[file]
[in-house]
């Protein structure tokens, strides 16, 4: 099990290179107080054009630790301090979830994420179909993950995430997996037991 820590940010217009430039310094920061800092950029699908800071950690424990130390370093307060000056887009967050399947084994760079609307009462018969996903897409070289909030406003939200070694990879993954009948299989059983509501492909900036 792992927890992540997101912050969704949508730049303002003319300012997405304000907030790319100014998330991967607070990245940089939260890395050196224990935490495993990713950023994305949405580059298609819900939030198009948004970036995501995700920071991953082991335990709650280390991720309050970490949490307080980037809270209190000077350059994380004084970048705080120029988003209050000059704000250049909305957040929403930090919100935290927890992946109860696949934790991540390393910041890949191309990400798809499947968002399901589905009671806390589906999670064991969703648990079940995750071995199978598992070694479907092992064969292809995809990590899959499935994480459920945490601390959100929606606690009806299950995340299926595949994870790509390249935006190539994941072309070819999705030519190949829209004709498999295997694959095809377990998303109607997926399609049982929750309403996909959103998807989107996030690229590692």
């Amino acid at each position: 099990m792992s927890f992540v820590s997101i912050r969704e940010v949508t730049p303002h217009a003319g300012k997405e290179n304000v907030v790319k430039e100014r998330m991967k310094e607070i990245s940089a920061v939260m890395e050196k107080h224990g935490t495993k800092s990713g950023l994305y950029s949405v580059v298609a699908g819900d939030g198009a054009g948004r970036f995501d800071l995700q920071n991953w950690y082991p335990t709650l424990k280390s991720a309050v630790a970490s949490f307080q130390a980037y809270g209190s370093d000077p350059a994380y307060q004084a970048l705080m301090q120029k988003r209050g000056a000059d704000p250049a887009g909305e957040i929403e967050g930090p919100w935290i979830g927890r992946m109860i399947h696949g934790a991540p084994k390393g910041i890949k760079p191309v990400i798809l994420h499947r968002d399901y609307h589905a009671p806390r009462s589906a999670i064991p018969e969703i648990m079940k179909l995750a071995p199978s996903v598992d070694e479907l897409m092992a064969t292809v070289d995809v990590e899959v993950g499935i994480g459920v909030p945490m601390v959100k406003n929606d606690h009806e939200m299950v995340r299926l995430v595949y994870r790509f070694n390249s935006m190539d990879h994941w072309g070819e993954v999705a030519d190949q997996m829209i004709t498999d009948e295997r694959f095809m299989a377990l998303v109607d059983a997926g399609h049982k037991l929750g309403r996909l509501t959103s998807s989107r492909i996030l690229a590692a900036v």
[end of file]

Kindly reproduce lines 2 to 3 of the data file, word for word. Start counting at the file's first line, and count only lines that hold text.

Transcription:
């Protein structure tokens, strides 16, 4: 099990290179107080054009630790301090979830994420179909993950995430997996037991 820590940010217009430039310094920061800092950029699908800071950690424990130390370093307060000056887009967050399947084994760079609307009462018969996903897409070289909030406003939200070694990879993954009948299989059983509501492909900036 792992927890992540997101912050969704949508730049303002003319300012997405304000907030790319100014998330991967607070990245940089939260890395050196224990935490495993990713950023994305949405580059298609819900939030198009948004970036995501995700920071991953082991335990709650280390991720309050970490949490307080980037809270209190000077350059994380004084970048705080120029988003209050000059704000250049909305957040929403930090919100935290927890992946109860696949934790991540390393910041890949191309990400798809499947968002399901589905009671806390589906999670064991969703648990079940995750071995199978598992070694479907092992064969292809995809990590899959499935994480459920945490601390959100929606606690009806299950995340299926595949994870790509390249935006190539994941072309070819999705030519190949829209004709498999295997694959095809377990998303109607997926399609049982929750309403996909959103998807989107996030690229590692």
């Amino acid at each position: 099990m792992s927890f992540v820590s997101i912050r969704e940010v949508t730049p303002h217009a003319g300012k997405e290179n304000v907030v790319k430039e100014r998330m991967k310094e607070i990245s940089a920061v939260m890395e050196k107080h224990g935490t495993k800092s990713g950023l994305y950029s949405v580059v298609a699908g819900d939030g198009a054009g948004r970036f995501d800071l995700q920071n991953w950690y082991p335990t709650l424990k280390s991720a309050v630790a970490s949490f307080q130390a980037y809270g209190s370093d000077p350059a994380y307060q004084a970048l705080m301090q120029k988003r209050g000056a000059d704000p250049a887009g909305e957040i929403e967050g930090p919100w935290i979830g927890r992946m109860i399947h696949g934790a991540p084994k390393g910041i890949k760079p191309v990400i798809l994420h499947r968002d399901y609307h589905a009671p806390r009462s589906a999670i064991p018969e969703i648990m079940k179909l995750a071995p199978s996903v598992d070694e479907l897409m092992a064969t292809v070289d995809v990590e899959v993950g499935i994480g459920v909030p945490m601390v959100k406003n929606d606690h009806e939200m299950v995340r299926l995430v595949y994870r790509f070694n390249s935006m190539d990879h994941w072309g070819e993954v999705a030519d190949q997996m829209i004709t498999d009948e295997r694959f095809m299989a377990l998303v109607d059983a997926g399609h049982k037991l929750g309403r996909l509501t959103s998807s989107r492909i996030l690229a590692a900036v």